Industrialization did not just privatize sleep. It also consolidated it and then shoehorned it into rhythms better suited to commerce and railway travel than the rhythms of the seasons – or our bodies’ own needs. We know that before the machine age people slept in a variety of ways, including (famously) “segmented sleep,” or sleep in two shifts. But with industrialization, we became servants of clock time, “a time newly homogeneous across season, region or profession.”
The most harrowing parts of “Wild Nights,” however, are not about the great loss of sleep diversity. They’re about sleep inequality, for want of a better term. Sleep is supposedly a great equalizer – “th’indifferent judge between the high and low,” as the Elizabethan poet Philip Sidney once wrote – but Reiss makes it achingly clear that sleep is anything but democratically distributed. Or interpreted.
Nowhere was this more evident than in the institution of slavery. Frederick Douglass wrote that “more slaves are whipped for oversleeping than any other fault.” Slaves slept in squalor and were never permitted sufficient rest; yet somehow, Thomas Jefferson took a slave’s tendency to fall instantly asleep as evidence not of bone-weariness, but intellectual inferiority – the slave lacked introspection.
Reiss has a fine eye for quotes, whether it’s Marcel Proust remembering his childhood loneliness at bedtime or Henry David Thoreau, afflicted with terrible insomnia, lamenting the freneticism of the industrialized world: “Hardly a man takes a half-hour’s nap after dinner, but when he wakes he holds up his head and asks, ‘What’s the news?' as if the rest of mankind had stood his sentinels.”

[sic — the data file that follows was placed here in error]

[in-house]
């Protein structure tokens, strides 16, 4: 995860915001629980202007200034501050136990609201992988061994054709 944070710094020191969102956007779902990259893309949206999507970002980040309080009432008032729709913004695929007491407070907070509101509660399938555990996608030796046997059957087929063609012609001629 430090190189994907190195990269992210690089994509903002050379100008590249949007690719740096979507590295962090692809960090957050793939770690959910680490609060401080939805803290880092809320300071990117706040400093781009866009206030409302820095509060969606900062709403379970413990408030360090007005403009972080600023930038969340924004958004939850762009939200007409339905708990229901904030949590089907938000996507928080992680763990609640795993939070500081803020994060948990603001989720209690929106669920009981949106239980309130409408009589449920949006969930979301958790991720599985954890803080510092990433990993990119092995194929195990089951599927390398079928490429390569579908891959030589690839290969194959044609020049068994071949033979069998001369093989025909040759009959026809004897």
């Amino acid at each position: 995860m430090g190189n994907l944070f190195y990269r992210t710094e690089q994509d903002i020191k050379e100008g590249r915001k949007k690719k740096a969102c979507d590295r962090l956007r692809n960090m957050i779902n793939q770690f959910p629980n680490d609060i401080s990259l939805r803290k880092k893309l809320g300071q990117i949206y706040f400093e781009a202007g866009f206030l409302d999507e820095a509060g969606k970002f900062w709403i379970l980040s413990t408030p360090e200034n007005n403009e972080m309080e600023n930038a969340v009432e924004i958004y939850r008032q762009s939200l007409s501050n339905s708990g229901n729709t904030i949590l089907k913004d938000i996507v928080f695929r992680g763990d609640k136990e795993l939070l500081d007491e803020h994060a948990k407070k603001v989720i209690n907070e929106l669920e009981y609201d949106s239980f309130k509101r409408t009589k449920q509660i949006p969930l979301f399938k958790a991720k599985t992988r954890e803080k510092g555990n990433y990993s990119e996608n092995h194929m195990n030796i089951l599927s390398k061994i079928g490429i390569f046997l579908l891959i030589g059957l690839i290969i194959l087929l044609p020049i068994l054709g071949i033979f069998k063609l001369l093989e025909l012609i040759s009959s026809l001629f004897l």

This, more than 150 years before Twitter.
Yet sometimes Reiss overindulges his penchant for literary analysis, simply using sleep as an excuse to riff on authors he loves. Embedded throughout “Wild Nights” is also a nostalgia, no doubt influenced by Thoreau (whom he calls the book’s “guiding spirit”), for a time when our bodies were synchronized with the seasons, unchained from the adamantine demands of the clock.
But the days of candles and oil lamps didn’t necessarily guarantee a good night’s rest. As the author acknowledges, insomnia is an ancient problem, for which there have been a staggering variety of proposed cures over the centuries – including the strategic application of one sheep lung to each side of the head.
And on occasion, Reiss’ perspective becomes so narrow it brings to mind that old aphorism “To a hammer, everything looks like a nail.” To a writer about sleep, everything looks like an uncomfortable bed. At one point Reiss declares that “it’s not too much to speculate” whether the solitary confinement of children to their own rooms was “one of the hidden sources of the rebellious youth movements that marked the late 20th century.”
Actually, it is too much to speculate.
What does remain certain is that humans will continue to try to subdue sleep. If putting children to bed by themselves was once unfathomable to us, what might the next unthinkable development be? Reiss writes about a NASA-financed project that explored inducing astronauts into a “prolonged torpor” for a mission to Mars. It didn’t make much headway. But researchers are still working on the possibilities of human hibernation, and maybe even losing sleep over it.
Wild Nights: How Taming Sleep Created Our Restless World
By Benjamin Reiss
Basic Books, $28, 305 pages